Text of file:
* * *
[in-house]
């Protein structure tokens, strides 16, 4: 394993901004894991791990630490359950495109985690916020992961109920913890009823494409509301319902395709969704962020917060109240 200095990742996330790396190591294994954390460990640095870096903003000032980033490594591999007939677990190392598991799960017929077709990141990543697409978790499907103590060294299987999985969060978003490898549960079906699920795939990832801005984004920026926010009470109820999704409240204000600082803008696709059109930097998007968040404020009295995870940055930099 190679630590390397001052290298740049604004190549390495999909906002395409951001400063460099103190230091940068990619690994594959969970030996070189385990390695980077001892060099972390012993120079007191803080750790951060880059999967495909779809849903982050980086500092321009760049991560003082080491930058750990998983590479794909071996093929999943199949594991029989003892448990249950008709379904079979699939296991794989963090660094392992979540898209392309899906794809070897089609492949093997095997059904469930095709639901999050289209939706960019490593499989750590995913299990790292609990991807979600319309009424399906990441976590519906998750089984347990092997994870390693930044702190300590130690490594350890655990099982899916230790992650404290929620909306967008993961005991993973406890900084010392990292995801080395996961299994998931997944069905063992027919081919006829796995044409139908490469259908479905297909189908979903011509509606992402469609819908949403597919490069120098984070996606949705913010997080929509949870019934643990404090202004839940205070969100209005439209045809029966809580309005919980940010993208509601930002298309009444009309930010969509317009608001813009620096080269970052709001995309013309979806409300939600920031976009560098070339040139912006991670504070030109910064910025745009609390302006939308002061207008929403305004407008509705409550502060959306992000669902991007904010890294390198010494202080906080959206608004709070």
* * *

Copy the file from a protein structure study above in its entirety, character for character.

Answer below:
[in-house]
């Protein structure tokens, strides 16, 4: 394993901004894991791990630490359950495109985690916020992961109920913890009823494409509301319902395709969704962020917060109240 200095990742996330790396190591294994954390460990640095870096903003000032980033490594591999007939677990190392598991799960017929077709990141990543697409978790499907103590060294299987999985969060978003490898549960079906699920795939990832801005984004920026926010009470109820999704409240204000600082803008696709059109930097998007968040404020009295995870940055930099 190679630590390397001052290298740049604004190549390495999909906002395409951001400063460099103190230091940068990619690994594959969970030996070189385990390695980077001892060099972390012993120079007191803080750790951060880059999967495909779809849903982050980086500092321009760049991560003082080491930058750990998983590479794909071996093929999943199949594991029989003892448990249950008709379904079979699939296991794989963090660094392992979540898209392309899906794809070897089609492949093997095997059904469930095709639901999050289209939706960019490593499989750590995913299990790292609990991807979600319309009424399906990441976590519906998750089984347990092997994870390693930044702190300590130690490594350890655990099982899916230790992650404290929620909306967008993961005991993973406890900084010392990292995801080395996961299994998931997944069905063992027919081919006829796995044409139908490469259908479905297909189908979903011509509606992402469609819908949403597919490069120098984070996606949705913010997080929509949870019934643990404090202004839940205070969100209005439209045809029966809580309005919980940010993208509601930002298309009444009309930010969509317009608001813009620096080269970052709001995309013309979806409300939600920031976009560098070339040139912006991670504070030109910064910025745009609390302006939308002061207008929403305004407008509705409550502060959306992000669902991007904010890294390198010494202080906080959206608004709070």